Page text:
A year after the devastating Feb 26 earthquake, PNG Oil Search’s communications team tells its story in this two-part series on the company’s recovery assistance to the communities impacted by the disaster in Hela, Southern Highlands and Western.
THE magnitude 7.5 earthquake which struck at 3.44am a year ago today on Feb 26 left hundreds of people dead and-or missing with thousands more injured.
The earthquake’s epicentre was 10km west of Komo in the Hela but its devastating force affected parts of Southern Highlands, Gulf and Western.
With the area’s challenging landscape and the remoteness of many villages, it is unlikely the exact number of casualties will ever be known.
Established in the heart of this region is Oil Search, operator of PNG’s producing oil fields, a company that has been investing in PNG for 90 years.
Oil Search managing director Peter Botten said Oil Search continues to provide long-term recovery assistance to the communities impacted by the disaster in the Hela, Southern Highlands and Western.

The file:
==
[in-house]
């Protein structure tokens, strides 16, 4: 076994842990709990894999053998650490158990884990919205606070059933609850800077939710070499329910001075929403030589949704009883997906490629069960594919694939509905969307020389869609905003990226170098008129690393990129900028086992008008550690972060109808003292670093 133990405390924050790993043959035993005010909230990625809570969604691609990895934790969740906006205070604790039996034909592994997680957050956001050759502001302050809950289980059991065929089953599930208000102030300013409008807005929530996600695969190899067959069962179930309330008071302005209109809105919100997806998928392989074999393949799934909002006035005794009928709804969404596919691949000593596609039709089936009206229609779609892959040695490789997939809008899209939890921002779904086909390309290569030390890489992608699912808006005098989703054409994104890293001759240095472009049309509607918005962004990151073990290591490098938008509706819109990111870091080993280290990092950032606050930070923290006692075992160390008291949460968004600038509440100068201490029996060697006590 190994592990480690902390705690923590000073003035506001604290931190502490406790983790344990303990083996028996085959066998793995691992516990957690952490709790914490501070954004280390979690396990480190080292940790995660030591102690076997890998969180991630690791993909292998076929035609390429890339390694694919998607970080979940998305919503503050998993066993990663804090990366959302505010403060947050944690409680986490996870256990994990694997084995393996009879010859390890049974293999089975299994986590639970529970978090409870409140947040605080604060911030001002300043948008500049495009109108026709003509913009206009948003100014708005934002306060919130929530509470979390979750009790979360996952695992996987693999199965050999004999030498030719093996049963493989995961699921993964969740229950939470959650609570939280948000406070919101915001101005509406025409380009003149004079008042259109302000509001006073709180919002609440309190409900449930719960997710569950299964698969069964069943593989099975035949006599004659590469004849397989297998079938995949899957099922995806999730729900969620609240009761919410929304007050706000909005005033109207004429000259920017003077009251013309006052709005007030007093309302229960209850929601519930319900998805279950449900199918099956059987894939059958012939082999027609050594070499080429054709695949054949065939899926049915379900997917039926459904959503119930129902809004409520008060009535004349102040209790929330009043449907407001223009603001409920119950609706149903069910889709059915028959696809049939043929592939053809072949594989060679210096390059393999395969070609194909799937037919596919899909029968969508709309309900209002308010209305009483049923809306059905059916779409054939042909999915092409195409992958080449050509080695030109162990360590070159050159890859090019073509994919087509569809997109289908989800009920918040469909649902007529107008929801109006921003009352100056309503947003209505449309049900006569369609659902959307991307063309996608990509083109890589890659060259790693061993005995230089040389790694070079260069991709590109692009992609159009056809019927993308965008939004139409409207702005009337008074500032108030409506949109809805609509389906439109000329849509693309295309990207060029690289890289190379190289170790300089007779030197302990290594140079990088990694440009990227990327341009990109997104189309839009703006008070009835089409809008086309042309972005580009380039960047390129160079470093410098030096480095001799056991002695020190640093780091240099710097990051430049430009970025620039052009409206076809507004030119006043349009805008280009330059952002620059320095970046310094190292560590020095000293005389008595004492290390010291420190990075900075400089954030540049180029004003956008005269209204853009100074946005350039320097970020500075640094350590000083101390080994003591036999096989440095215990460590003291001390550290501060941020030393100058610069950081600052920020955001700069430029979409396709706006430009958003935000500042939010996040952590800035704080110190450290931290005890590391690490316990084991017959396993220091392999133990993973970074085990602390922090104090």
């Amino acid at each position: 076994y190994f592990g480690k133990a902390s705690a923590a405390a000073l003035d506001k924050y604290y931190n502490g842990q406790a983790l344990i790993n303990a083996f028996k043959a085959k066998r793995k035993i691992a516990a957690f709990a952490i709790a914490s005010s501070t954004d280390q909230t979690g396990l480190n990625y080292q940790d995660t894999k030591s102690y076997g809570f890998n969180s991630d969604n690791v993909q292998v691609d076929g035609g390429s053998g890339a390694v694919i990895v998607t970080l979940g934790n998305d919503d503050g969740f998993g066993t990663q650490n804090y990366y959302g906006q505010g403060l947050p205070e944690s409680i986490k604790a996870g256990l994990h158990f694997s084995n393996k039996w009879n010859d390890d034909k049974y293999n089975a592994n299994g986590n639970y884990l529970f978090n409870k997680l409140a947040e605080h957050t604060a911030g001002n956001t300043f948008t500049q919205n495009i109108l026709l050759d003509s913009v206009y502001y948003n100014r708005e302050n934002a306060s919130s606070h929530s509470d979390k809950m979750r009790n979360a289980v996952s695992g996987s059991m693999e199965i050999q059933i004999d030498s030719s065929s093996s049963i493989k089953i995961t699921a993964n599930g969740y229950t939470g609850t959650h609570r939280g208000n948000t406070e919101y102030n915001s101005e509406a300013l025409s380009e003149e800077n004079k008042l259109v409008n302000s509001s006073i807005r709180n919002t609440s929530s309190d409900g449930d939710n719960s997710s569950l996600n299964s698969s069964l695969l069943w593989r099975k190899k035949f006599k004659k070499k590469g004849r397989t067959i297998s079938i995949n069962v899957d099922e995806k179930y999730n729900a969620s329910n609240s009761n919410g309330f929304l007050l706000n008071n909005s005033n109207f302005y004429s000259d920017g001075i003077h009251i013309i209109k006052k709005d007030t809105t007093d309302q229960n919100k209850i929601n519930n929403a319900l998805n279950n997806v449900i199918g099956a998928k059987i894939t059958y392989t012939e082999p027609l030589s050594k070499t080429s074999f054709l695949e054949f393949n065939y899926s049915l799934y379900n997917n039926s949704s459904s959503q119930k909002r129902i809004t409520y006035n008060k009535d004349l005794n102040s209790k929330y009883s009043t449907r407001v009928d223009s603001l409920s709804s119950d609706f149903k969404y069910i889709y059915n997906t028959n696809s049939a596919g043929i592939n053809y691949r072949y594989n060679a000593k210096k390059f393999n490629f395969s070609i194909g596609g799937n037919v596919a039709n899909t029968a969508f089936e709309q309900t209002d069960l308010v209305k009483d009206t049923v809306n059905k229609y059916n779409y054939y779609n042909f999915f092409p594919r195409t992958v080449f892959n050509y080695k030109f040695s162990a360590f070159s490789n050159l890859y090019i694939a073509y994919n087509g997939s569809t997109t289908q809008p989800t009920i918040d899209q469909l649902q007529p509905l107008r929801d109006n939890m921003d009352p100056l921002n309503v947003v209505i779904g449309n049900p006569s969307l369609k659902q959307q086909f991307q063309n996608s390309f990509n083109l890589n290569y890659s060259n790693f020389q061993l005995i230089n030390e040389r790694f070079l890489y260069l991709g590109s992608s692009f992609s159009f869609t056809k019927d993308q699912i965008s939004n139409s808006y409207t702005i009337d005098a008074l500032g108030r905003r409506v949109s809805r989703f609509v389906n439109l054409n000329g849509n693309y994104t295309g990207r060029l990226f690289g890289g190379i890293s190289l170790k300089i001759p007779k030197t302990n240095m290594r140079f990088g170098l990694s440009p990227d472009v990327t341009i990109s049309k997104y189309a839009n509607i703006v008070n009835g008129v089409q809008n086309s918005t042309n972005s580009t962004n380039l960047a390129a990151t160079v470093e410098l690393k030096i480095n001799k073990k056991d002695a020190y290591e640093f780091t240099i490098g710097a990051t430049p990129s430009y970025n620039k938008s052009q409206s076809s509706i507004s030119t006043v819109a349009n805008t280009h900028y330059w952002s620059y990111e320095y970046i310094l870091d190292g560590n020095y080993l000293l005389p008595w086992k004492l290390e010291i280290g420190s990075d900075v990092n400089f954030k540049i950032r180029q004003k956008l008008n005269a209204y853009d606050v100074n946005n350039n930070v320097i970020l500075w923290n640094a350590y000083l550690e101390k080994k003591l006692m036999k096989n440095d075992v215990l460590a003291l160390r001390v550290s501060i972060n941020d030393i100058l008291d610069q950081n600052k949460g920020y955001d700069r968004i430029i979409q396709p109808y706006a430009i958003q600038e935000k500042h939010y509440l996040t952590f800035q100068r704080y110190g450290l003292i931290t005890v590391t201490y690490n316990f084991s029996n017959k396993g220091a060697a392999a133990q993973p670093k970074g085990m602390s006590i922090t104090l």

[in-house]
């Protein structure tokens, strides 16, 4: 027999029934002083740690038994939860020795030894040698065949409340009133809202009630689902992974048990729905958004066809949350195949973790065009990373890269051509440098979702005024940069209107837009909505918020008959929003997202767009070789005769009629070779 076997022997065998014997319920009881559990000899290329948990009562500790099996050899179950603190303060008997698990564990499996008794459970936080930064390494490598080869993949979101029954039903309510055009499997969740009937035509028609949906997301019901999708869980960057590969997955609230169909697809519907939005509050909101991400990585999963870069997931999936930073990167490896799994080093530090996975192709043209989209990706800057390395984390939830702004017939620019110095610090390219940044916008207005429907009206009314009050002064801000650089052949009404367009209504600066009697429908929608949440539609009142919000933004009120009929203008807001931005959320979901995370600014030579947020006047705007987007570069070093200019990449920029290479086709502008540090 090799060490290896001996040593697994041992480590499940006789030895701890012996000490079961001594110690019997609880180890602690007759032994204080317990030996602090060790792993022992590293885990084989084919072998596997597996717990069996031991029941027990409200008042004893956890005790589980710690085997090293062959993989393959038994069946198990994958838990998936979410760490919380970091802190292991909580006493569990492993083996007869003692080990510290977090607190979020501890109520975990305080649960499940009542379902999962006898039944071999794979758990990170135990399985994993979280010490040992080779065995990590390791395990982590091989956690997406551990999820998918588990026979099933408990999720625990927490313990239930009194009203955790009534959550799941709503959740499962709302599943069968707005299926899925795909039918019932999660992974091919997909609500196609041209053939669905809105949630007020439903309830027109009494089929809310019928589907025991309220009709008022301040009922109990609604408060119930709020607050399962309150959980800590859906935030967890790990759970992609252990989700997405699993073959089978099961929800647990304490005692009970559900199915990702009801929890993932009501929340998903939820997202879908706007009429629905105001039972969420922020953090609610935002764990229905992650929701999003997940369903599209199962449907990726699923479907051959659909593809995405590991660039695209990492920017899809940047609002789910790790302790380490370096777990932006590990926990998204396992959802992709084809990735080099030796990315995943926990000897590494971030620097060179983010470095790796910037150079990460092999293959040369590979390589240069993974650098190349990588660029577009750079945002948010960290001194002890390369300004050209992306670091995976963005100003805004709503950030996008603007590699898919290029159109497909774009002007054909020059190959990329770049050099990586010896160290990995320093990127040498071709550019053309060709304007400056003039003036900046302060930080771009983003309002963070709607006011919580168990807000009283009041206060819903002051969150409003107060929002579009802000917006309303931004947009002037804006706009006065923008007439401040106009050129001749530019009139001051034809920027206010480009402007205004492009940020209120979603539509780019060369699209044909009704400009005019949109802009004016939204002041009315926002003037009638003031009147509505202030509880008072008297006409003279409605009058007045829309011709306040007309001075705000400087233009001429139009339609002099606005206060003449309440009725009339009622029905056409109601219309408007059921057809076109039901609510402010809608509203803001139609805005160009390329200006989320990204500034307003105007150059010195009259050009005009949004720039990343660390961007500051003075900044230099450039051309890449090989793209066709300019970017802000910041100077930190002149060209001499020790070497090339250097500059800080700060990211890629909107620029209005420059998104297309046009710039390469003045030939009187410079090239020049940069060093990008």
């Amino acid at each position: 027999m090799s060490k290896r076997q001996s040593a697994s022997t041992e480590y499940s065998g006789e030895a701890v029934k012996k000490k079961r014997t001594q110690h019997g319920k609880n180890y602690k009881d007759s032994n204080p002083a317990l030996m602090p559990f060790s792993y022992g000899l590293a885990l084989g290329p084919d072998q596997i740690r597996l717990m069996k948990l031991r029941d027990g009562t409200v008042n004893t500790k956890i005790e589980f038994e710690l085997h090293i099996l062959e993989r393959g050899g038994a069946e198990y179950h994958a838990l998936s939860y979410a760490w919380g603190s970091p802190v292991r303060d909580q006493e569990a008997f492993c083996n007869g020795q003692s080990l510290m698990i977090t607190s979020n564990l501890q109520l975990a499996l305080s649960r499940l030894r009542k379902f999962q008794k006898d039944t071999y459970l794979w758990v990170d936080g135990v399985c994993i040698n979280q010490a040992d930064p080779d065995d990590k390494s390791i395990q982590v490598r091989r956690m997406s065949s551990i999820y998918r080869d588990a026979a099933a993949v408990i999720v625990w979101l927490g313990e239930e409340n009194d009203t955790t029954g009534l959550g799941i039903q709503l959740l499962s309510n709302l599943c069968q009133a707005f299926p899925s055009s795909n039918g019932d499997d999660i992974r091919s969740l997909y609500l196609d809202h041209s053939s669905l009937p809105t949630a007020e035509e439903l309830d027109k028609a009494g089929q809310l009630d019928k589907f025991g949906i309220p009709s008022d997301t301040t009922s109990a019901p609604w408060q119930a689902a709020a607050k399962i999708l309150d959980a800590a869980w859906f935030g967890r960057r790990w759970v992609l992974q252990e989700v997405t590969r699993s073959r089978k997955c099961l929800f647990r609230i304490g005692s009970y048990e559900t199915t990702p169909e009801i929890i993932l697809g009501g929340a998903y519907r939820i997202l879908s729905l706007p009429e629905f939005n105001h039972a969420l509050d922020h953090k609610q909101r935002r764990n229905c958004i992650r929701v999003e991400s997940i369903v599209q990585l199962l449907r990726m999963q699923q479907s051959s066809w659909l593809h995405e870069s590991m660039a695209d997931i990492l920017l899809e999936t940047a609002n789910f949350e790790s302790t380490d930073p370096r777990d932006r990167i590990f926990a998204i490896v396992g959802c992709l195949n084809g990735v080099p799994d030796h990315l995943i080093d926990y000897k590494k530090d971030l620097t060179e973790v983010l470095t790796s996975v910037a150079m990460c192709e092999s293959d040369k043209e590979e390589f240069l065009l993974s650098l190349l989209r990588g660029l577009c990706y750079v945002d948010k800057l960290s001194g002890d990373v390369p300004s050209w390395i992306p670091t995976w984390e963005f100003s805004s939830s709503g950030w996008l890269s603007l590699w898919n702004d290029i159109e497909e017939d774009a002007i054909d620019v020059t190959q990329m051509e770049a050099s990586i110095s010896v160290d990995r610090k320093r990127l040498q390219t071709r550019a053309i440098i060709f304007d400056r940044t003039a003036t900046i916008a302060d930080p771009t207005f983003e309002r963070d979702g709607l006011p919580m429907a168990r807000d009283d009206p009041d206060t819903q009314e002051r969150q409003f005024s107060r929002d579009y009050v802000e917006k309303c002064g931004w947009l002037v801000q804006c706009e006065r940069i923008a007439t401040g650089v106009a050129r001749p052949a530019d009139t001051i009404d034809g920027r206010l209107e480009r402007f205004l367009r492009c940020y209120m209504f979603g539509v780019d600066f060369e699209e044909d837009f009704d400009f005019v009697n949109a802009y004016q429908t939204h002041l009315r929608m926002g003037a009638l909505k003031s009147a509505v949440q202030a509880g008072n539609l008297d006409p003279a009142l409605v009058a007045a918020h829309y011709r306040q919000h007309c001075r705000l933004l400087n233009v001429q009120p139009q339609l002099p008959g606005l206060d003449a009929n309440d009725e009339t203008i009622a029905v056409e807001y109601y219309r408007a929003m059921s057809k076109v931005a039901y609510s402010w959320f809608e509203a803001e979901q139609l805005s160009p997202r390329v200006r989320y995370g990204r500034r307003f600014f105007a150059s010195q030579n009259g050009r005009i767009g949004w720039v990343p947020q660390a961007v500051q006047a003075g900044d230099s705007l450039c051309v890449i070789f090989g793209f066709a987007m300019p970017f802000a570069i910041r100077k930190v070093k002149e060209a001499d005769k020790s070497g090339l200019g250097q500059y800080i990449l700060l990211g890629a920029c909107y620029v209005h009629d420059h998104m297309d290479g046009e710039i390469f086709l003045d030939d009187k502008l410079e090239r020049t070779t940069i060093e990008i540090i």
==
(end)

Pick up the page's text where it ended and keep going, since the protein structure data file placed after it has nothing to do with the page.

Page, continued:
“In partnership with the Oil Search Foundation, we are working to provide access to clean water and sanitation facilities, re-establish gardens to support subsistance lifestyles and rebuild houses, roads and infrastructure.’’
Oil Search’s efforts and role as a first responder in the earthquake has been acknowledged and recognised both locally and internationally.
“These awards are recognition of the many who returned to site or chose to stay in the field, working long hours to rebuild camps and deliver emergency relief to the surrounding communities, despite the ongoing threats of further aftershocks,’’ Botten said.
“We played a critical first responder role in the unfolding crisis, with the UN estimating that we delivered approximately 80 per cent of total food supplies to affected areas in the first four weeks following the earthquake
“I would like to again thank our employees and contractors who showed excellent professionalism and went beyond the call of duty, performing tasks outside their normal roles.’’
Just days after the initial earthquake, Oil Search committed an initial K16 million in cash and kind to support disaster relief efforts in the worst hit provinces of Hela and Southern Highlands.
Today, it remains just as committed in helping communities get back on their feet through ongoing restoration and recovery efforts such as providing safe water and sanitation facilities, re-establishing gardens and repairing or rebuilding houses, school facilities, roads and infrastructure damaged by the earthquake.